The year I turned thirty, I nearly died trekking over a mountain pass in Nepal. This was the same 17,769-foot pass through the Annapurna Circuit where, in October 2014, an unexpected snowstorm took the lives of nearly 40 people. My adventure could have turned out just as badly. I had gone to Nepal to meet
What’s New on the Blog?
I’m not sure there’s enough wine in the world to launch a new novel without the jitters. Luckily, writers have lots of people cheering us on. I’m not only talking about our mothers and spouses, but about our booksellers, librarians and readers. They’re the ones who make us feel as famous as Kim Kardashian, even
I was walking with my kids on the beach when my father-in-law leaned over the balcony to shout, “Your agent’s on the phone! He has a book deal!” Was that my lucky break as a novelist? Not exactly. Remember Hillary Clinton’s concession speech after losing her presidential bid? She said that, although she hadn’t broken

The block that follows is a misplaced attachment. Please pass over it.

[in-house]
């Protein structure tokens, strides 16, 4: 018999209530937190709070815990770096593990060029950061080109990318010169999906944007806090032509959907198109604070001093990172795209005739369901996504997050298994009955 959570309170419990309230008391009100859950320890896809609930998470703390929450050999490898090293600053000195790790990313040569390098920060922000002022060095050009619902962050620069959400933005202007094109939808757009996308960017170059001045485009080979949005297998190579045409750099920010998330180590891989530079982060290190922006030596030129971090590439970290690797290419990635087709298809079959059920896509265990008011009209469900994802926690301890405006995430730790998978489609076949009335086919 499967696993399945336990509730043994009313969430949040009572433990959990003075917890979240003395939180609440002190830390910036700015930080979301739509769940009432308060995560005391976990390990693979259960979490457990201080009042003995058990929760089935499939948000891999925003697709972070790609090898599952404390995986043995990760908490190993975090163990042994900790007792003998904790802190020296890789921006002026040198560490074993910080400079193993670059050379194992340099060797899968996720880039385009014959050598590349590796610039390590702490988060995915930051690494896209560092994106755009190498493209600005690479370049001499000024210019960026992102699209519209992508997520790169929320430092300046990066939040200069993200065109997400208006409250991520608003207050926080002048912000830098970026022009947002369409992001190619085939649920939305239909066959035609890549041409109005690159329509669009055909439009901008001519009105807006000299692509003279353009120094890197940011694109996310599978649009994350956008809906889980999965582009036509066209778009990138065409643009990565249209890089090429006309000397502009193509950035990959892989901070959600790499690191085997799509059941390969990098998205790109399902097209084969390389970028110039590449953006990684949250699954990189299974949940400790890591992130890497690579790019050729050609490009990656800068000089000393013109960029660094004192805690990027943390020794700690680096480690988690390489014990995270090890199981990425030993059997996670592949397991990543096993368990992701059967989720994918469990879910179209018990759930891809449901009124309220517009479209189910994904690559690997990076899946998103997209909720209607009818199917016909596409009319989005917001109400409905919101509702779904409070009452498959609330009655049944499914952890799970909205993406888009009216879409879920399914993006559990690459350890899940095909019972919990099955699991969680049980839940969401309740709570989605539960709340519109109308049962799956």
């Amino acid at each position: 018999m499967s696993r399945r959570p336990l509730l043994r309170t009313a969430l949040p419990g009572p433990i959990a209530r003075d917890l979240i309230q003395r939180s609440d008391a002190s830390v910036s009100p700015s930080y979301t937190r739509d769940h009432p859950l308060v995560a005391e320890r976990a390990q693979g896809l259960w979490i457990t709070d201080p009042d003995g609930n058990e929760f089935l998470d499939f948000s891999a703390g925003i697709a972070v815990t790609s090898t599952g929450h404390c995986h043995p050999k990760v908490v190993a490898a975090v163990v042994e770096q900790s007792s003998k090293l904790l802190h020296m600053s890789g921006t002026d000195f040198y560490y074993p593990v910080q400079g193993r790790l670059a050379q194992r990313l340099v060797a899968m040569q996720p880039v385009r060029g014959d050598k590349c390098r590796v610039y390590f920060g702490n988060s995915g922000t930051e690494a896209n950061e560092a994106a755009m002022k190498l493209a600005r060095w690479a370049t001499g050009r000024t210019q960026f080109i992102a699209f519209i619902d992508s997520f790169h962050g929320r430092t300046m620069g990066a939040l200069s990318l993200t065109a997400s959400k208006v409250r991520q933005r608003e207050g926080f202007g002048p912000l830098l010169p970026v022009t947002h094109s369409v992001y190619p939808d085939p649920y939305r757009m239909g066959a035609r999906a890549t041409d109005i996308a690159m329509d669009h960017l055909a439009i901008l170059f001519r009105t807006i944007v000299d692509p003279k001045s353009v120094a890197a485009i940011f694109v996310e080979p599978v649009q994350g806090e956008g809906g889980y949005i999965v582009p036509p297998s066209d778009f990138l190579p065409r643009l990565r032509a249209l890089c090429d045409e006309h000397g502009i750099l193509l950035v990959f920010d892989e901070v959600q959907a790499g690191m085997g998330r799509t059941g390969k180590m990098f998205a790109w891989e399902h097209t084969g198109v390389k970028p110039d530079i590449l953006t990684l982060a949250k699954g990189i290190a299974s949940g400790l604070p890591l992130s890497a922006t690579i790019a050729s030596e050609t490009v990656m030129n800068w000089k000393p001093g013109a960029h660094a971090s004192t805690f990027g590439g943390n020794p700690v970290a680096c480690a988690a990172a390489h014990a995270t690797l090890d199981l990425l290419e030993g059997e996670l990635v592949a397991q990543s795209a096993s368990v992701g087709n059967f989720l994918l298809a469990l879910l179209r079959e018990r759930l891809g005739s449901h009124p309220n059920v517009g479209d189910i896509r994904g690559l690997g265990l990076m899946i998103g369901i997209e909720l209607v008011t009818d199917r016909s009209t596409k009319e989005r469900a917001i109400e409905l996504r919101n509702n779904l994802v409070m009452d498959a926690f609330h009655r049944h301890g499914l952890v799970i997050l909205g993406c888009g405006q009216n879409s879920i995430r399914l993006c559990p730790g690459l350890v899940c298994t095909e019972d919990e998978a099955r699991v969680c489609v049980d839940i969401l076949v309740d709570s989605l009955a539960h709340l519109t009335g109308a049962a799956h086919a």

I didn’t always love sheep. When I was growing up, my mother kept a small flock in a field next to our house, and our sheep did not exactly stand out as intelligent, or even interesting. When the sheep shearer arrived, all he had to do was sit them down on their hindquarters and
One of my favorite things about being a writer is having the chance to meet other writers whose books I admire. I probably admire few books as much as I do Splinters of Light, my new friend Rachael Herron’s powerful, poignant, and surprisingly comic novel inspired by a People magazine article about the impact of
My husband and kids always know where I am by following the sound of my radio. I listen to it when I’m folding laundry, putting on makeup, washing dishes, knitting, soaking in the tub, or scrubbing the bathroom. I don’t have a fancy radio. Far from it: mine is a plastic, battery-operated transistor radio